Recipe for Indian style Semolina | Bansi Rava Upma | Godhumai Rava Upma | Samba rava Upma | Broken wheat upma | Lapsi Upma (alternate names)
Upma often evokes highly strong reactions. You either love it or you hate it. I often say, if you hate upma, you haven’t eaten a good one. Also, if you have ever been served cold, lumpy upma, I can understand if you are scarred for life. For me, upma is an anytime meal. Something I can make for myself for a quick lunch in
While we make all kinds of upma – the sooji rava upma, semia upma, bansi rava upma, arisi upma (rice rava upma), this bansi rava is quite my favourite. It has much lesser tendency to turn stodgy like the regular rava upma.
What is the difference between Bansi rava and regular sooji rava?
Both kinds of semolina (rava) are obtained from wheat, albeit different varieties. Bansi rava is darker in colour than plain semolina rava. It is my understanding that bansi rava is stone ground wheat, while sooji rava is machine milled and polished that gives it the white colour.
Bansi rava is quite popular in Karnataka and in many other South Indian homes. My grandparents often have bansi rava upma for dinner as it makes for a light dinner.
No matter what upma you have, have it fresh off the pan, have it hot! There is NO other way to eat upma 🙂
Vegan tip: To make this vegan, avoid the ghee and use coconut oil instead.
Bansi Rava Upma
- 1 tbsp vegetable oil coconut oil or
- 1/2 tsp mustard seeds
- 1 tsp urad dal split
- 1 tsp green chillies finely chopped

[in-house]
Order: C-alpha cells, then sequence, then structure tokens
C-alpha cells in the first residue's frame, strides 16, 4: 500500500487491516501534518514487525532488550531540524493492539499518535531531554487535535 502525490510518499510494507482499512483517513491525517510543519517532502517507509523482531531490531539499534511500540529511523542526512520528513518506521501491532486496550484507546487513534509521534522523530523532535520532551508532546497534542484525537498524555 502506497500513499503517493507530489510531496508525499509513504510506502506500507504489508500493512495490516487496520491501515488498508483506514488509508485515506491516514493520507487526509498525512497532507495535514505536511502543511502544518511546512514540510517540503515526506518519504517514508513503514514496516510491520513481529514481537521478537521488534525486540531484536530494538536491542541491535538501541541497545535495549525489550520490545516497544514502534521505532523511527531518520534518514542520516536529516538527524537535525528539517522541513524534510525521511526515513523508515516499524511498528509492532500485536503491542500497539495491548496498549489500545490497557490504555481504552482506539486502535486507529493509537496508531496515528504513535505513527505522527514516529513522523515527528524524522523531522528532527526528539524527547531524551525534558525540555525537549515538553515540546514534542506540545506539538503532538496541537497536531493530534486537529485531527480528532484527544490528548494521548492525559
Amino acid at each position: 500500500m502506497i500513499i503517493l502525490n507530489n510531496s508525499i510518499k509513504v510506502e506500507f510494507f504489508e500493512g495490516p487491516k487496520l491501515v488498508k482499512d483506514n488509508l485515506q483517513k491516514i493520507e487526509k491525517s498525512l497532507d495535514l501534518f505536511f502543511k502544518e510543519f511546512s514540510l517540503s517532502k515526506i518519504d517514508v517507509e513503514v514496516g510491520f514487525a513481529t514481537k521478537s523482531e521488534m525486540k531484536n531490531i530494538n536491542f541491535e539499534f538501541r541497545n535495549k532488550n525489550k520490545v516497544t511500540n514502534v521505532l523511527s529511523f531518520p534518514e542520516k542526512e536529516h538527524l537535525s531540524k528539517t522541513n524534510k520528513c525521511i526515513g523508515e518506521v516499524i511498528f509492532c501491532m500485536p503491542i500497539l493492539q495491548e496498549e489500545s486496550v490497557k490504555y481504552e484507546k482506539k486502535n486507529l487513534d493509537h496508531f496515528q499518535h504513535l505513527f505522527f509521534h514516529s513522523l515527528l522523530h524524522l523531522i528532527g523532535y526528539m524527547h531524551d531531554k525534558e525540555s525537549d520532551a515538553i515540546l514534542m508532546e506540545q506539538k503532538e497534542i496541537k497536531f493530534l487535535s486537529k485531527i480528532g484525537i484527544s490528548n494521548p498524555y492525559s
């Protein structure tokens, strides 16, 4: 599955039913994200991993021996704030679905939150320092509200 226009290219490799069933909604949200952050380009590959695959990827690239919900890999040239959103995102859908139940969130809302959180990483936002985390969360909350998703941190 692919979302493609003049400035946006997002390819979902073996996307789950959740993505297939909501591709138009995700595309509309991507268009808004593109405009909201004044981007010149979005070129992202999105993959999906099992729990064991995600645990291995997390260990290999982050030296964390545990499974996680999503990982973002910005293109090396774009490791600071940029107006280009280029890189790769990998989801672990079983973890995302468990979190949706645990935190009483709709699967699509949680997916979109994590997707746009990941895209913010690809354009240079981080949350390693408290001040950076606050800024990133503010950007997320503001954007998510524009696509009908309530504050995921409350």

- 1/2 tsp ginger grated
- 2 sprigs curry leaves
- 1/2 onion , finely chopped
- 1/3 cup green peas frozen or fresh
- 1 cup rava bansi
- 2 cups water
- 1 tsp salt
- 2 tbsps coconut grated (optional)
- 1 tsp ghee (optional)
- In a heavy bottomed pan, heat the oil.
- Add the mustard seeds and udad dal. Once seeds splutter, reduce the flame, add the finely chopped chillies and curry leaves.
- Add the grated ginger, finely chopped onion and stir on a medium flame for 3-4 minutes until the onions have softened.
- Add the frozen peas (in case of fresh peas, boil them for 5 minutes in water until partly cooked and then add), bansi rava (semolina) and stir on a medium flame for 4-5 minutes. The rava will turn slightly darker in colour and become aromatic.
- Meanwhile, boil 2 cups water on the side with 1 tsp salt.
- Once the water comes to a boil, add to the rava in the pan with constant stirring. Reduce the flame to low and keep covered, allowing to steam cook for around 7 minutes.
- Open the lid, fluff up the cooked rava (semolina) and garnish with fresh coconut and ghee.
- Serve hot with some yogurt or any chutney.